In Ashford, however, a whole infrastructure has grown up to welcome the French invasion, offering all kinds of services to the incomers. Estate agents, property companies and recruitment agencies are leaping into the breach. Europe in England, off the high street, is one such, and has been helping French incomers since February. "There are a lot of different people asking for information, some about start-ups, some about relocation," explains director Cinzia Beretta. Her fellow directors are a lawyer, an accountant and a business services provider; between them, says Ms Beretta, they can explain how to start up a company, set up a registered office, deal with taxes and VAT, open a bank account, find premises if required, register for National Insurance, translate your driving licence, find a house and school and arrange English lessons.

Europe in England also offers office space, a telephone-answering service, a business address, secretarial support, and can even handle staff payments and process orders. It has had enquiries from Belgium, the Netherlands, India, New Zealand and Australia.

Sylvestre Martin is export manager of Seriplast, an injection- moulding company which makes plastic bottles and packaging for cosmetics and pharmaceutical companies. A client of Europe in England, he has been in Ashford since the beginning of the year. The UK, he says, is a good market; he is running a one-man commercial office for his company, but expects to open a full export operation next year. "There are a lot of French people here," he says. "I have been made really welcome. I am staying three weeks a month in the UK, then back to France one week."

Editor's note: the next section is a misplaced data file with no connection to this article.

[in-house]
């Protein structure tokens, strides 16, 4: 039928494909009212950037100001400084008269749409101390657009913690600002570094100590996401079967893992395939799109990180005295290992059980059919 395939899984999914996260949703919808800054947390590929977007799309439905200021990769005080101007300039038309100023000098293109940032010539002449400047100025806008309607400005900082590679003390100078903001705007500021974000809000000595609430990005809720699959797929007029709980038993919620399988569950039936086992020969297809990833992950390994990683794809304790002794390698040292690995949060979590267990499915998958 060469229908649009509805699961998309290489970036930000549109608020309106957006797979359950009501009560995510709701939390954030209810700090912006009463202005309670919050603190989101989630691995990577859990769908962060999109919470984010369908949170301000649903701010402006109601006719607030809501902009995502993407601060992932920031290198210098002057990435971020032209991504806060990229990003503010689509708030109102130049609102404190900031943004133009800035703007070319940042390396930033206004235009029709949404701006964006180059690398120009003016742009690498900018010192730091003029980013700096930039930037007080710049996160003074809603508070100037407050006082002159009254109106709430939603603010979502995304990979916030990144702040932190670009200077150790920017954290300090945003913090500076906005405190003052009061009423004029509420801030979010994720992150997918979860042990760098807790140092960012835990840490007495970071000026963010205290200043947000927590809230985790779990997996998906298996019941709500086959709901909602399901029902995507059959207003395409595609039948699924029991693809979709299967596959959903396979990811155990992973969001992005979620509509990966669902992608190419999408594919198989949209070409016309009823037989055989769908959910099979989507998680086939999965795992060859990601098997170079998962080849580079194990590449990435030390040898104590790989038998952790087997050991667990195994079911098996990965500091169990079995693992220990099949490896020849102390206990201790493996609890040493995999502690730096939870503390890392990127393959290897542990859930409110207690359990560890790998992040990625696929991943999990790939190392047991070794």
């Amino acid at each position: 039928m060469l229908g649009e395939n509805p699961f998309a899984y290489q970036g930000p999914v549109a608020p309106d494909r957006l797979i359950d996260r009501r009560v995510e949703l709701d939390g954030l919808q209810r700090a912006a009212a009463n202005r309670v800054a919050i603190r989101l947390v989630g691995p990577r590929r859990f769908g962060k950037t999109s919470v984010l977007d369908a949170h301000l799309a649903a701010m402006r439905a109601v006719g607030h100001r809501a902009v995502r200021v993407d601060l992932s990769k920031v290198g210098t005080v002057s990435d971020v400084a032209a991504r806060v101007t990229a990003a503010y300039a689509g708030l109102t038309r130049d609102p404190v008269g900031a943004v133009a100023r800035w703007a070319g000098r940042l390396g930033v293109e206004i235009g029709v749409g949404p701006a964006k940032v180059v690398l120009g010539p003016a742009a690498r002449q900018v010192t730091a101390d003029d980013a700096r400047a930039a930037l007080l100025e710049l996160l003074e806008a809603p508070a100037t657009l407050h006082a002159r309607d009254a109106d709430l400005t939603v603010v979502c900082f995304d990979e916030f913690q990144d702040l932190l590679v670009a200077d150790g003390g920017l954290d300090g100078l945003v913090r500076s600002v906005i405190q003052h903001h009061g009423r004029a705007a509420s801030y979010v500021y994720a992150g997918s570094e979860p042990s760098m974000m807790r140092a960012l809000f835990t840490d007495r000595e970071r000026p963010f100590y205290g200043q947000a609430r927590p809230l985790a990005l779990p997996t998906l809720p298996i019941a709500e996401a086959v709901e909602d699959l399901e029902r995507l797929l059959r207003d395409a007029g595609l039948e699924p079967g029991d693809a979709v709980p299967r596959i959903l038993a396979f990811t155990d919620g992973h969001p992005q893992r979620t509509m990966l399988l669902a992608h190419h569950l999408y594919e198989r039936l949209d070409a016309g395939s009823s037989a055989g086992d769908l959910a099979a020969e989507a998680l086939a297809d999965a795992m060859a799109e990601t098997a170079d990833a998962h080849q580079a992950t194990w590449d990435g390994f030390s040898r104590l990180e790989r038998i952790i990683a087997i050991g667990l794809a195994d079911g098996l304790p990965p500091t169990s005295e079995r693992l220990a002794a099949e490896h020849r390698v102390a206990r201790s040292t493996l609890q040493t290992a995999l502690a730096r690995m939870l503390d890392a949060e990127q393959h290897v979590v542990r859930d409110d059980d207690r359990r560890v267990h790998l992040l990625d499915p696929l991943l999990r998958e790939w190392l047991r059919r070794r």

Olivier Cadic, director of Info-Elec, a computer company, has moved to Ashford lock, stock and barrel; his six-year-old daughter, Margot, attends the local school. He also set up France Libre d'Entreprendre, an information service for French firms thinking about relocation, but is passing over the running of it to a full-time manager because he no longer has time to keep track of its 900 members. His turnover, he says, has increased from $1m (£670,000) to $3m since he moved to Ashford, while his personal living expenses have dropped by around a third. "In this country people accept that you want to make money," he says. "There is a different relationship with the administration than there is in France."

Alain Wiecek, a baker, has set up here with his girlfriend, Irene Canot. He came to Ashford because he wanted to be his own boss. "In France there are bakeries everywhere already, and I'd heard lots of comments about help for French businesses starting up in England." Business, he says guardedly, is "all right". But he is contending with less sophisticated palates than he is used to. "In Kent they are very traditional, they like their sausage rolls," he says, looking out glumly at the drizzle.